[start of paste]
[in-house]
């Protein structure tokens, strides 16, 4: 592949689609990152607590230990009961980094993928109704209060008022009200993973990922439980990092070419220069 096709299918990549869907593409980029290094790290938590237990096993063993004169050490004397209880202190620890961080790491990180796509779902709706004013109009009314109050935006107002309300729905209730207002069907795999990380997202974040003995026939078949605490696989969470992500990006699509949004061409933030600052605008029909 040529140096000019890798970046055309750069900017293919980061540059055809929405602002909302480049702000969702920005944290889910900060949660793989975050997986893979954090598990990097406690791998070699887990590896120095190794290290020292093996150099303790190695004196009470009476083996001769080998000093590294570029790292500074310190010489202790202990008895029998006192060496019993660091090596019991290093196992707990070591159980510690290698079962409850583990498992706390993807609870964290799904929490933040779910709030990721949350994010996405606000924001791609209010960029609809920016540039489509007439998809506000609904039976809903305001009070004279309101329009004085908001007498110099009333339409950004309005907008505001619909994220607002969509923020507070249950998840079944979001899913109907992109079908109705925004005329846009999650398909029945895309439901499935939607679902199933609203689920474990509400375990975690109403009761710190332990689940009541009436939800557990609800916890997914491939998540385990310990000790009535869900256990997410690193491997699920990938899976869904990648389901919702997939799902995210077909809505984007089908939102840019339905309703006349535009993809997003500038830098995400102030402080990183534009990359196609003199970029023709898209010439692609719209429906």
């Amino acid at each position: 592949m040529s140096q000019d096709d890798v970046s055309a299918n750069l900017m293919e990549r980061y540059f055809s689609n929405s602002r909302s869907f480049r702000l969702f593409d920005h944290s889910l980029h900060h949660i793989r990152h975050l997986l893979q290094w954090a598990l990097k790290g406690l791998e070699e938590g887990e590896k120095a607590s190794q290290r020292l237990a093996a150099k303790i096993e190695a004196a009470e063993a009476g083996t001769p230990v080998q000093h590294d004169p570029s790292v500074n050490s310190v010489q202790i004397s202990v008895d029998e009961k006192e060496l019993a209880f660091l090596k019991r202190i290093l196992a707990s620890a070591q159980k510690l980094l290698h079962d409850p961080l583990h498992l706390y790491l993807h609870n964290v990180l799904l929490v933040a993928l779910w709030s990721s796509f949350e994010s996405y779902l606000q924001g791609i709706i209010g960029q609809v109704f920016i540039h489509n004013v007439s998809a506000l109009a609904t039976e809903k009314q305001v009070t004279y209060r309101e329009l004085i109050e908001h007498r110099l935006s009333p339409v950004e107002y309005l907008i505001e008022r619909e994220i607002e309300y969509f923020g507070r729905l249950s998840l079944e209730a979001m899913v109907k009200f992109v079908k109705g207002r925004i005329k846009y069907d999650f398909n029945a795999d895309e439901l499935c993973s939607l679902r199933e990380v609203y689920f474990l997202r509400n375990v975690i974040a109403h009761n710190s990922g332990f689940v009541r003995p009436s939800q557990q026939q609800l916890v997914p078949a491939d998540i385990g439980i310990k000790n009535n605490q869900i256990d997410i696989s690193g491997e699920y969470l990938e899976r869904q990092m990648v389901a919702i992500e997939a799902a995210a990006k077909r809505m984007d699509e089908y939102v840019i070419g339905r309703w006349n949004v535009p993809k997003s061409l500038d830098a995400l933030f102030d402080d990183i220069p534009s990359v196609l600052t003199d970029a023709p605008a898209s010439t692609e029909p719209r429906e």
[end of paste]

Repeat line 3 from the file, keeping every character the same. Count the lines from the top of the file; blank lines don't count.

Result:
């Amino acid at each position: 592949m040529s140096q000019d096709d890798v970046s055309a299918n750069l900017m293919e990549r980061y540059f055809s689609n929405s602002r909302s869907f480049r702000l969702f593409d920005h944290s889910l980029h900060h949660i793989r990152h975050l997986l893979q290094w954090a598990l990097k790290g406690l791998e070699e938590g887990e590896k120095a607590s190794q290290r020292l237990a093996a150099k303790i096993e190695a004196a009470e063993a009476g083996t001769p230990v080998q000093h590294d004169p570029s790292v500074n050490s310190v010489q202790i004397s202990v008895d029998e009961k006192e060496l019993a209880f660091l090596k019991r202190i290093l196992a707990s620890a070591q159980k510690l980094l290698h079962d409850p961080l583990h498992l706390y790491l993807h609870n964290v990180l799904l929490v933040a993928l779910w709030s990721s796509f949350e994010s996405y779902l606000q924001g791609i709706i209010g960029q609809v109704f920016i540039h489509n004013v007439s998809a506000l109009a609904t039976e809903k009314q305001v009070t004279y209060r309101e329009l004085i109050e908001h007498r110099l935006s009333p339409v950004e107002y309005l907008i505001e008022r619909e994220i607002e309300y969509f923020g507070r729905l249950s998840l079944e209730a979001m899913v109907k009200f992109v079908k109705g207002r925004i005329k846009y069907d999650f398909n029945a795999d895309e439901l499935c993973s939607l679902r199933e990380v609203y689920f474990l997202r509400n375990v975690i974040a109403h009761n710190s990922g332990f689940v009541r003995p009436s939800q557990q026939q609800l916890v997914p078949a491939d998540i385990g439980i310990k000790n009535n605490q869900i256990d997410i696989s690193g491997e699920y969470l990938e899976r869904q990092m990648v389901a919702i992500e997939a799902a995210a990006k077909r809505m984007d699509e089908y939102v840019i070419g339905r309703w006349n949004v535009p993809k997003s061409l500038d830098a995400l933030f102030d402080d990183i220069p534009s990359v196609l600052t003199d970029a023709p605008a898209s010439t692609e029909p719209r429906e």